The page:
"Meet the five-piece band who are not only turning heads with the confident glide in their stride; they're literally bulletproof" Paul Sexton (Sunday Times)
People only end up in Carlisle by accident. It’s on the boundary of England and Scotland, on the edge of the Lake District but not the countryside. The center of Carlisle is an iconic business, Stobart Logistics, whose sole purpose is to take things away from Carlisle via the city’s best known roundabout, Hardwicke Circus.
Another export making their way through the towns, villages and cities of the United Kingdom is Carlisle’s own Hardwicke Circus, a five-piece band winning praise from all quarters.
“It’s unsurprising to hear [lead vocalist and guitarist Jonny] Foster talk in such glowing terms about Dylan, and not just because, well, he’s Bob Dylan. Perhaps more than many other young band these days, there is a deliberate low-fi, almost traditional rock’n’roll feel to the band’s music and aesthetic; The press has drawn comparisons between Foster and Mick Jagger, while others might look at the mops and leather jackets and immediately think of The Jam,” GQ magazine wrote about Hardwicke Circus
Hardwicke Circus was formed by brothers Jonny and Tom Foster, who had a passion for making music from an early age. They developed a reputation on their street for making a racket but they were not to be deterred. Throughout their school years, they surrounded themselves with the best musicians Carlisle, (which the brothers have been known to call a center of English drunkenness), had to offer, more than once poaching them from other school bands.
When their friends began the university treadmill, Hardwicke Circus jumped in a van, hit the road, and haven’t looked back. They earned their stripes in Hells Angels pubs, clubs, theatres and prisons, the long journeys making rebel rousing music with the music of Dylan, Springsteen, Philadelphia Soul, Motown, the Stray Cats and more “all fuel us to get our voices heard loud and clear wherever we land,” Foster said.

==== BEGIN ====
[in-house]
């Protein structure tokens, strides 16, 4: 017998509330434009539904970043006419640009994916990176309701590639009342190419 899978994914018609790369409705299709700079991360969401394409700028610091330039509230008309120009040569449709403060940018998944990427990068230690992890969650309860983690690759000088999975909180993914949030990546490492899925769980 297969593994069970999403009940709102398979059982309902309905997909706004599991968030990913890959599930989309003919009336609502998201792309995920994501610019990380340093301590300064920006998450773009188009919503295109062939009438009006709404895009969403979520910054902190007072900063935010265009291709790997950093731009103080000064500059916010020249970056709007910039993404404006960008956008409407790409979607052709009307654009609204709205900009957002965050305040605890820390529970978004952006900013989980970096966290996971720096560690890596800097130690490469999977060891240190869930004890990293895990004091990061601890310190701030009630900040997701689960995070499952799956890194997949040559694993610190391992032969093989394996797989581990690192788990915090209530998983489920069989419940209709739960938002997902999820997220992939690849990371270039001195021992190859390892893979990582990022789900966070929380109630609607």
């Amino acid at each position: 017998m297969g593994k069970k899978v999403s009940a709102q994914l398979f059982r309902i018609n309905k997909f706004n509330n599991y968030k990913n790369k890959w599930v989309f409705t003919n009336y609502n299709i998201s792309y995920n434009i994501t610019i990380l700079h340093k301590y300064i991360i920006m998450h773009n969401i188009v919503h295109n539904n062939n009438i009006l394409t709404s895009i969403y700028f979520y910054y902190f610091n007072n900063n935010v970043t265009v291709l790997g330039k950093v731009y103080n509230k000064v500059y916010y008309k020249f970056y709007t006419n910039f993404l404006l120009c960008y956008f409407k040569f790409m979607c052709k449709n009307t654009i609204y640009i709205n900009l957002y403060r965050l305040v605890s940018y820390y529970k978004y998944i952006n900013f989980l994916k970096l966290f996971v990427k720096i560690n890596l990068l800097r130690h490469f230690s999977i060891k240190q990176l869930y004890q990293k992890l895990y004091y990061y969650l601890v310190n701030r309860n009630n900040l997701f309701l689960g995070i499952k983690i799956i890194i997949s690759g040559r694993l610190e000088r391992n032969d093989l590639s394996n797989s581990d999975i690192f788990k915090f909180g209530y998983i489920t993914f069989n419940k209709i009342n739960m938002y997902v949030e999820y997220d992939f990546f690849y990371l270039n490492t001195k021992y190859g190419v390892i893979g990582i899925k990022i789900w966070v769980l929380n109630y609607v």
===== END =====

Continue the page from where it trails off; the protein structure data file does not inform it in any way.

Their dynamic live shows and songwriting found a fan and a manager in renowned music veteran Dave Robinson, whose resume includes serving as road manager for Jimi Hendrix and as co-founder of Stiff Records.
Having gained a large internet following through playing over 700 live shows, this band has what ittakes to go all the way. Watching them live only enforces this belief. Their sound brings comparisons with thebrio of the E Street Band and the dark passion of classic Doors, but with plenty of British authenticity andperhaps even a hint of Dexy’s in their high voltage attack.
The Hardwickes - as they are known colloquially - have supported Bob Dylan & Neil Young inHyde Park, Madness, Alabama 3, Southside Johnny and The Asbury Jukes, Bob Geldof’s Boomtown Ratsand The Blockheads. They have gigged at the legendary Isle of Wight Festival, Reading & Leeds, headlinedthe Yam Riot Stage at Kendal Calling and gained airplay on BBC Introducing, Radio 1, Radio 2 & 6 Music.HC have completed a four month residency at the famous Hope & Anchor in London and have released three albums - their studio debut “The Borderland", a Live Prison album “At Her Majesty’sPleasure”, and most recently their sophomore album "Fly The Flag". This summer gone - at the request of Sir Paul McCartney - the band was invited to play at Glastonbury,headlining the Rabbit Hole at 3am in the morning. The last band to play Glastonbury 2022. The last turkeys in the shop.
With every new show, more and more fans get on board, because this is a group where there's so much towatch as well as to listen to. On stage and on record, there's an echo of the energy of such modern-dayheroes as The Killers. “It's a very musical endeavour,” avows Foster. “Putting the song at the front ofeverything we do. To have five people channel that same vision, I think we're really lucky.”